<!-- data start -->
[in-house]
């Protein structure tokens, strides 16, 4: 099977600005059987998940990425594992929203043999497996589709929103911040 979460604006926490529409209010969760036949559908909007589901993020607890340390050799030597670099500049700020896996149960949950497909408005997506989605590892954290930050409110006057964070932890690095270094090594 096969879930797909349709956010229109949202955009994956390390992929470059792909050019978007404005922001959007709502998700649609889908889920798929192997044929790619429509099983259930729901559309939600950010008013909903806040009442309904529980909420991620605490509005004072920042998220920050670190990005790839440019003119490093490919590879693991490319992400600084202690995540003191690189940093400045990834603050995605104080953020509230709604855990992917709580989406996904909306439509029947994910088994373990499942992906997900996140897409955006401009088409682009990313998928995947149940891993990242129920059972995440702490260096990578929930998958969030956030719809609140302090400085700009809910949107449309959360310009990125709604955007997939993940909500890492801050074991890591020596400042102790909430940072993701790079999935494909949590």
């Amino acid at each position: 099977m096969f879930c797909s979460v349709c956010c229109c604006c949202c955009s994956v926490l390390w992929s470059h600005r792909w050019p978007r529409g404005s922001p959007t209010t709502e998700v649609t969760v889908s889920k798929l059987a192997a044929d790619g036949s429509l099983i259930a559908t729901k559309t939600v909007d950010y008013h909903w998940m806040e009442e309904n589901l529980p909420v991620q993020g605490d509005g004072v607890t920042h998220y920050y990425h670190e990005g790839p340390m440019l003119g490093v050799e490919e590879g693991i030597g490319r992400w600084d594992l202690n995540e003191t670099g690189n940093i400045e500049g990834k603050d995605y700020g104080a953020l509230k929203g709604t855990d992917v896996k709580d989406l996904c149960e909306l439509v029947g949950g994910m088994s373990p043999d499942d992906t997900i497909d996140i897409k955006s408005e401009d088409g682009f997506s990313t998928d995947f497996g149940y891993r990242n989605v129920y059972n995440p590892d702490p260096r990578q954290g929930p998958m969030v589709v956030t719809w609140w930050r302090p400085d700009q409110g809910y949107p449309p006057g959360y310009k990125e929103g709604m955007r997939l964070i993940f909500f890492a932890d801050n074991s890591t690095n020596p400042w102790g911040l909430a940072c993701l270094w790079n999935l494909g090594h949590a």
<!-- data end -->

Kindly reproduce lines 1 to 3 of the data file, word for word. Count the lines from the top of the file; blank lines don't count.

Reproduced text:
[in-house]
């Protein structure tokens, strides 16, 4: 099977600005059987998940990425594992929203043999497996589709929103911040 979460604006926490529409209010969760036949559908909007589901993020607890340390050799030597670099500049700020896996149960949950497909408005997506989605590892954290930050409110006057964070932890690095270094090594 096969879930797909349709956010229109949202955009994956390390992929470059792909050019978007404005922001959007709502998700649609889908889920798929192997044929790619429509099983259930729901559309939600950010008013909903806040009442309904529980909420991620605490509005004072920042998220920050670190990005790839440019003119490093490919590879693991490319992400600084202690995540003191690189940093400045990834603050995605104080953020509230709604855990992917709580989406996904909306439509029947994910088994373990499942992906997900996140897409955006401009088409682009990313998928995947149940891993990242129920059972995440702490260096990578929930998958969030956030719809609140302090400085700009809910949107449309959360310009990125709604955007997939993940909500890492801050074991890591020596400042102790909430940072993701790079999935494909949590």
């Amino acid at each position: 099977m096969f879930c797909s979460v349709c956010c229109c604006c949202c955009s994956v926490l390390w992929s470059h600005r792909w050019p978007r529409g404005s922001p959007t209010t709502e998700v649609t969760v889908s889920k798929l059987a192997a044929d790619g036949s429509l099983i259930a559908t729901k559309t939600v909007d950010y008013h909903w998940m806040e009442e309904n589901l529980p909420v991620q993020g605490d509005g004072v607890t920042h998220y920050y990425h670190e990005g790839p340390m440019l003119g490093v050799e490919e590879g693991i030597g490319r992400w600084d594992l202690n995540e003191t670099g690189n940093i400045e500049g990834k603050d995605y700020g104080a953020l509230k929203g709604t855990d992917v896996k709580d989406l996904c149960e909306l439509v029947g949950g994910m088994s373990p043999d499942d992906t997900i497909d996140i897409k955006s408005e401009d088409g682009f997506s990313t998928d995947f497996g149940y891993r990242n989605v129920y059972n995440p590892d702490p260096r990578q954290g929930p998958m969030v589709v956030t719809w609140w930050r302090p400085d700009q409110g809910y949107p449309p006057g959360y310009k990125e929103g709604m955007r997939l964070i993940f909500f890492a932890d801050n074991s890591t690095n020596p400042w102790g911040l909430a940072c993701l270094w790079n999935l494909g090594h949590a």